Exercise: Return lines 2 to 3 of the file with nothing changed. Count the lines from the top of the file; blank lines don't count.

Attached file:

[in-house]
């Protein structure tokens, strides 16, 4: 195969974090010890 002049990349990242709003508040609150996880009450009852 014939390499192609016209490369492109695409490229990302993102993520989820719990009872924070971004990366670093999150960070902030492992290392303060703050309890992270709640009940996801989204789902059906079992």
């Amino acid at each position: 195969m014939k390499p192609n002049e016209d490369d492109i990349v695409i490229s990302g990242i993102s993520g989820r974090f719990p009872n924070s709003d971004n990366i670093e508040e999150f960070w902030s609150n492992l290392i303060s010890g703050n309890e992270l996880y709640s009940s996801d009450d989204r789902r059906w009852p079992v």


């Protein structure tokens, strides 16, 4: 195969974090010890 002049990349990242709003508040609150996880009450009852 014939390499192609016209490369492109695409490229990302993102993520989820719990009872924070971004990366670093999150960070902030492992290392303060703050309890992270709640009940996801989204789902059906079992």
């Amino acid at each position: 195969m014939k390499p192609n002049e016209d490369d492109i990349v695409i490229s990302g990242i993102s993520g989820r974090f719990p009872n924070s709003d971004n990366i670093e508040e999150f960070w902030s609150n492992l290392i303060s010890g703050n309890e992270l996880y709640s009940s996801d009450d989204r789902r059906w009852p079992v």